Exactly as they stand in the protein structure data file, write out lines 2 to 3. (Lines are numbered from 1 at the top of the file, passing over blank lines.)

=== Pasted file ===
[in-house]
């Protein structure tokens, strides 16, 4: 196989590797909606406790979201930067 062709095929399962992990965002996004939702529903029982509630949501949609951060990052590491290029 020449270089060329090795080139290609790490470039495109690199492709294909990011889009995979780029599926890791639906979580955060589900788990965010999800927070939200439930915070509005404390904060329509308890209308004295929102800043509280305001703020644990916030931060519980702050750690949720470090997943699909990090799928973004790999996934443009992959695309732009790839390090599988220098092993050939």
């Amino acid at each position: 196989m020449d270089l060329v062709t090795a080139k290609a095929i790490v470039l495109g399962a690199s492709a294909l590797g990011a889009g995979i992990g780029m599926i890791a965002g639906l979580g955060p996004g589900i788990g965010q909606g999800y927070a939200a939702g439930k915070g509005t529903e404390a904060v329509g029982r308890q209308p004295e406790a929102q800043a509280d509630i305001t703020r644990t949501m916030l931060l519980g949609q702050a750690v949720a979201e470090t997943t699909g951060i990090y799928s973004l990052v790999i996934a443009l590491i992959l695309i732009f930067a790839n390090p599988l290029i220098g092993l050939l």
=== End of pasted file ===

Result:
């Protein structure tokens, strides 16, 4: 196989590797909606406790979201930067 062709095929399962992990965002996004939702529903029982509630949501949609951060990052590491290029 020449270089060329090795080139290609790490470039495109690199492709294909990011889009995979780029599926890791639906979580955060589900788990965010999800927070939200439930915070509005404390904060329509308890209308004295929102800043509280305001703020644990916030931060519980702050750690949720470090997943699909990090799928973004790999996934443009992959695309732009790839390090599988220098092993050939």
């Amino acid at each position: 196989m020449d270089l060329v062709t090795a080139k290609a095929i790490v470039l495109g399962a690199s492709a294909l590797g990011a889009g995979i992990g780029m599926i890791a965002g639906l979580g955060p996004g589900i788990g965010q909606g999800y927070a939200a939702g439930k915070g509005t529903e404390a904060v329509g029982r308890q209308p004295e406790a929102q800043a509280d509630i305001t703020r644990t949501m916030l931060l519980g949609q702050a750690v949720a979201e470090t997943t699909g951060i990090y799928s973004l990052v790999i996934a443009l590491i992959l695309i732009f930067a790839n390090p599988l290029i220098g092993l050939l």